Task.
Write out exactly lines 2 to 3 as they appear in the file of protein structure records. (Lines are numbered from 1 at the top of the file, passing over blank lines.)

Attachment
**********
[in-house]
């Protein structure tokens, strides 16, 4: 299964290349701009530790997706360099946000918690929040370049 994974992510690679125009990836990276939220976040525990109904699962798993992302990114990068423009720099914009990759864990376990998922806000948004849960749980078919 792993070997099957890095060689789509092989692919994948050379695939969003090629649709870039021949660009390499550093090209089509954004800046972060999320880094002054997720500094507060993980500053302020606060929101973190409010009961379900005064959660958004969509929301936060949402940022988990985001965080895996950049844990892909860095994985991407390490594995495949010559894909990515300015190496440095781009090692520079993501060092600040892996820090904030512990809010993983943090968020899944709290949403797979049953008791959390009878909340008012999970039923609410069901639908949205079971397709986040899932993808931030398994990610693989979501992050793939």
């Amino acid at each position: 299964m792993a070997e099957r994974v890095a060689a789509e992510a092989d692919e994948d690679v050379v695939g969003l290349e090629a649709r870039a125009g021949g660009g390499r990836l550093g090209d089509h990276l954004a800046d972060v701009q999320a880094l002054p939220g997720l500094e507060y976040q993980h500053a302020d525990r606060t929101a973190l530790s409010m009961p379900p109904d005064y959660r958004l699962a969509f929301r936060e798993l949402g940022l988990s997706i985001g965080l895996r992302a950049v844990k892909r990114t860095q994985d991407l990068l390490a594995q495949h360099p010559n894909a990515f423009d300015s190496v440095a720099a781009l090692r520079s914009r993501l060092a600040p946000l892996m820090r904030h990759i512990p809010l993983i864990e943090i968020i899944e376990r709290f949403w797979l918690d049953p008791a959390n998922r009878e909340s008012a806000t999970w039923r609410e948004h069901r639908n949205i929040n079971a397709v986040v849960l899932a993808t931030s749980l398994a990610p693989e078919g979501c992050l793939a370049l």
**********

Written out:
């Protein structure tokens, strides 16, 4: 299964290349701009530790997706360099946000918690929040370049 994974992510690679125009990836990276939220976040525990109904699962798993992302990114990068423009720099914009990759864990376990998922806000948004849960749980078919 792993070997099957890095060689789509092989692919994948050379695939969003090629649709870039021949660009390499550093090209089509954004800046972060999320880094002054997720500094507060993980500053302020606060929101973190409010009961379900005064959660958004969509929301936060949402940022988990985001965080895996950049844990892909860095994985991407390490594995495949010559894909990515300015190496440095781009090692520079993501060092600040892996820090904030512990809010993983943090968020899944709290949403797979049953008791959390009878909340008012999970039923609410069901639908949205079971397709986040899932993808931030398994990610693989979501992050793939």
């Amino acid at each position: 299964m792993a070997e099957r994974v890095a060689a789509e992510a092989d692919e994948d690679v050379v695939g969003l290349e090629a649709r870039a125009g021949g660009g390499r990836l550093g090209d089509h990276l954004a800046d972060v701009q999320a880094l002054p939220g997720l500094e507060y976040q993980h500053a302020d525990r606060t929101a973190l530790s409010m009961p379900p109904d005064y959660r958004l699962a969509f929301r936060e798993l949402g940022l988990s997706i985001g965080l895996r992302a950049v844990k892909r990114t860095q994985d991407l990068l390490a594995q495949h360099p010559n894909a990515f423009d300015s190496v440095a720099a781009l090692r520079s914009r993501l060092a600040p946000l892996m820090r904030h990759i512990p809010l993983i864990e943090i968020i899944e376990r709290f949403w797979l918690d049953p008791a959390n998922r009878e909340s008012a806000t999970w039923r609410e948004h069901r639908n949205i929040n079971a397709v986040v849960l899932a993808t931030s749980l398994a990610p693989e078919g979501c992050l793939a370049l």